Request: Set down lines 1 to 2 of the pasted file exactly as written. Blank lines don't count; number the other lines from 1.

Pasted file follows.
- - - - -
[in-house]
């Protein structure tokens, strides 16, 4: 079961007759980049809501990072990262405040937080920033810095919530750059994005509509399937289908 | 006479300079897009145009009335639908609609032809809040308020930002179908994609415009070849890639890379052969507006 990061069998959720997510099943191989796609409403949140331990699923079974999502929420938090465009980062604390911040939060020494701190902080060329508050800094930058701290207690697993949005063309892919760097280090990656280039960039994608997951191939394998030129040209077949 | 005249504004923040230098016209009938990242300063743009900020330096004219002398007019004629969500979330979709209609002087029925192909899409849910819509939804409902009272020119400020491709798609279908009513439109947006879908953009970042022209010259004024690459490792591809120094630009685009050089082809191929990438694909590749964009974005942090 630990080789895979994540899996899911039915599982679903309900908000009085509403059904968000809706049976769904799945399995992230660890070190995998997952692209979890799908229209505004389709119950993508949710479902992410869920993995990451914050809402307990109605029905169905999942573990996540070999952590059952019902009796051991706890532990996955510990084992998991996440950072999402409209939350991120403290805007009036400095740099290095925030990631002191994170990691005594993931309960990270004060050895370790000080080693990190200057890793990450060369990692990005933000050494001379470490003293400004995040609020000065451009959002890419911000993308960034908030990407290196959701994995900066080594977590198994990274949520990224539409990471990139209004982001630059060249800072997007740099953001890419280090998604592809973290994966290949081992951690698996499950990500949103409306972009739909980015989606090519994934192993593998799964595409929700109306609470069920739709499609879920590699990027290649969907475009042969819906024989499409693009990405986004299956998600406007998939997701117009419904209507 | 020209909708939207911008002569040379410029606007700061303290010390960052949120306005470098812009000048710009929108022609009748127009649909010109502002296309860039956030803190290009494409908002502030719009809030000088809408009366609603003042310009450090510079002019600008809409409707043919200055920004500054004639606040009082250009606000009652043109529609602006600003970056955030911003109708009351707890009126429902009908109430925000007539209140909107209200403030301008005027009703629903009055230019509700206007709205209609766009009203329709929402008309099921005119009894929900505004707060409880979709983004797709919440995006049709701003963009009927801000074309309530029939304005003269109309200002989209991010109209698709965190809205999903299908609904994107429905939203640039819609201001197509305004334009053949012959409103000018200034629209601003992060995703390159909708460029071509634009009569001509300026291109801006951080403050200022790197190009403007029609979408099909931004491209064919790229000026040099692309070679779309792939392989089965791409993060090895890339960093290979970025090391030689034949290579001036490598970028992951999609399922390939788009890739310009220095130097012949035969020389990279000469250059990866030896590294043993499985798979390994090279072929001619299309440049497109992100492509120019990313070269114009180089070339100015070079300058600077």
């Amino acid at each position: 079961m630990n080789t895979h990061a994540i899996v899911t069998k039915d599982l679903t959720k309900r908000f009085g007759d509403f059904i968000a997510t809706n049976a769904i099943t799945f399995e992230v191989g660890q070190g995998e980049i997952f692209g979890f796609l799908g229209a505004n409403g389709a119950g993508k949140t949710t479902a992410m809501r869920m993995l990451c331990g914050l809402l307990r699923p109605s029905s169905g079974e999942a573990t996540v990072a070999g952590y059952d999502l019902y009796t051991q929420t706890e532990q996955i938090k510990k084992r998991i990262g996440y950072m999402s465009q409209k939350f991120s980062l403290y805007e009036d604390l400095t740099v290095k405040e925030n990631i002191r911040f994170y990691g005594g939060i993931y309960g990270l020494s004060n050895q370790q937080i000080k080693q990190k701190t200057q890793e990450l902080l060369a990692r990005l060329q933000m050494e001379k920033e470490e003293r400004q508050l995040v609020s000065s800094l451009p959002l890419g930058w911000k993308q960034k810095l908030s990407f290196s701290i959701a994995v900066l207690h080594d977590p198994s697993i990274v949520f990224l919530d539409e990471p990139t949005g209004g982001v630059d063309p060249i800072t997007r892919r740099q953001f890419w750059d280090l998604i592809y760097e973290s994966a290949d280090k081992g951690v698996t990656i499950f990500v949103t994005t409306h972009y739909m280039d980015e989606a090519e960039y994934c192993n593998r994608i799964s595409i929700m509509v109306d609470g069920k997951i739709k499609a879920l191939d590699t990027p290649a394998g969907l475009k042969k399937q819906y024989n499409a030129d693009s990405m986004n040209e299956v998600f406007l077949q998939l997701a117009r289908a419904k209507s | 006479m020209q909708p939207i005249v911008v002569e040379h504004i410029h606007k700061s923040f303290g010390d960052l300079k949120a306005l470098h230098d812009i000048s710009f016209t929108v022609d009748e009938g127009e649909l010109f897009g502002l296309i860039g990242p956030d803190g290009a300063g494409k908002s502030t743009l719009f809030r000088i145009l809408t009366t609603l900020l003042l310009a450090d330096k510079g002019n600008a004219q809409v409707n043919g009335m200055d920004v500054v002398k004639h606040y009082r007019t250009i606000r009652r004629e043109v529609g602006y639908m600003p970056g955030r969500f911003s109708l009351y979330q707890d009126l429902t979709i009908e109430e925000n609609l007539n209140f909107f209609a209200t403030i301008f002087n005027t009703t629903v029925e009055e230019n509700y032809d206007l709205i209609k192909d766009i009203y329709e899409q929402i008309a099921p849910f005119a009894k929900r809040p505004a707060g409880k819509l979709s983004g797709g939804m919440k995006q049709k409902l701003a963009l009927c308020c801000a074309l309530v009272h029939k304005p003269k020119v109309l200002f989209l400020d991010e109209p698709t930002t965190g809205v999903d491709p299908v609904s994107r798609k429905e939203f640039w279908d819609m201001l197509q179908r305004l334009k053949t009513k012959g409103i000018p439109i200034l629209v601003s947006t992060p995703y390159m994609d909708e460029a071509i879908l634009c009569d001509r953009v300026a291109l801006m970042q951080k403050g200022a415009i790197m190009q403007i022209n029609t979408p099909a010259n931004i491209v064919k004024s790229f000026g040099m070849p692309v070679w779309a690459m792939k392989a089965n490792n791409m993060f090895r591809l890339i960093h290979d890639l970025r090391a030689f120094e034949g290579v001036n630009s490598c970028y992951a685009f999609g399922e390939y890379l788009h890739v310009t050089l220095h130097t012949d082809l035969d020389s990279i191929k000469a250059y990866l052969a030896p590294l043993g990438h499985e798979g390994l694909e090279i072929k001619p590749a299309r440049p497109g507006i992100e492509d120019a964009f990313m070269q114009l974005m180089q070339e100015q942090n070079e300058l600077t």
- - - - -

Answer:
[in-house]
């Protein structure tokens, strides 16, 4: 079961007759980049809501990072990262405040937080920033810095919530750059994005509509399937289908 | 006479300079897009145009009335639908609609032809809040308020930002179908994609415009070849890639890379052969507006 990061069998959720997510099943191989796609409403949140331990699923079974999502929420938090465009980062604390911040939060020494701190902080060329508050800094930058701290207690697993949005063309892919760097280090990656280039960039994608997951191939394998030129040209077949 | 005249504004923040230098016209009938990242300063743009900020330096004219002398007019004629969500979330979709209609002087029925192909899409849910819509939804409902009272020119400020491709798609279908009513439109947006879908953009970042022209010259004024690459490792591809120094630009685009050089082809191929990438694909590749964009974005942090 630990080789895979994540899996899911039915599982679903309900908000009085509403059904968000809706049976769904799945399995992230660890070190995998997952692209979890799908229209505004389709119950993508949710479902992410869920993995990451914050809402307990109605029905169905999942573990996540070999952590059952019902009796051991706890532990996955510990084992998991996440950072999402409209939350991120403290805007009036400095740099290095925030990631002191994170990691005594993931309960990270004060050895370790000080080693990190200057890793990450060369990692990005933000050494001379470490003293400004995040609020000065451009959002890419911000993308960034908030990407290196959701994995900066080594977590198994990274949520990224539409990471990139209004982001630059060249800072997007740099953001890419280090998604592809973290994966290949081992951690698996499950990500949103409306972009739909980015989606090519994934192993593998799964595409929700109306609470069920739709499609879920590699990027290649969907475009042969819906024989499409693009990405986004299956998600406007998939997701117009419904209507 | 020209909708939207911008002569040379410029606007700061303290010390960052949120306005470098812009000048710009929108022609009748127009649909010109502002296309860039956030803190290009494409908002502030719009809030000088809408009366609603003042310009450090510079002019600008809409409707043919200055920004500054004639606040009082250009606000009652043109529609602006600003970056955030911003109708009351707890009126429902009908109430925000007539209140909107209200403030301008005027009703629903009055230019509700206007709205209609766009009203329709929402008309099921005119009894929900505004707060409880979709983004797709919440995006049709701003963009009927801000074309309530029939304005003269109309200002989209991010109209698709965190809205999903299908609904994107429905939203640039819609201001197509305004334009053949012959409103000018200034629209601003992060995703390159909708460029071509634009009569001509300026291109801006951080403050200022790197190009403007029609979408099909931004491209064919790229000026040099692309070679779309792939392989089965791409993060090895890339960093290979970025090391030689034949290579001036490598970028992951999609399922390939788009890739310009220095130097012949035969020389990279000469250059990866030896590294043993499985798979390994090279072929001619299309440049497109992100492509120019990313070269114009180089070339100015070079300058600077």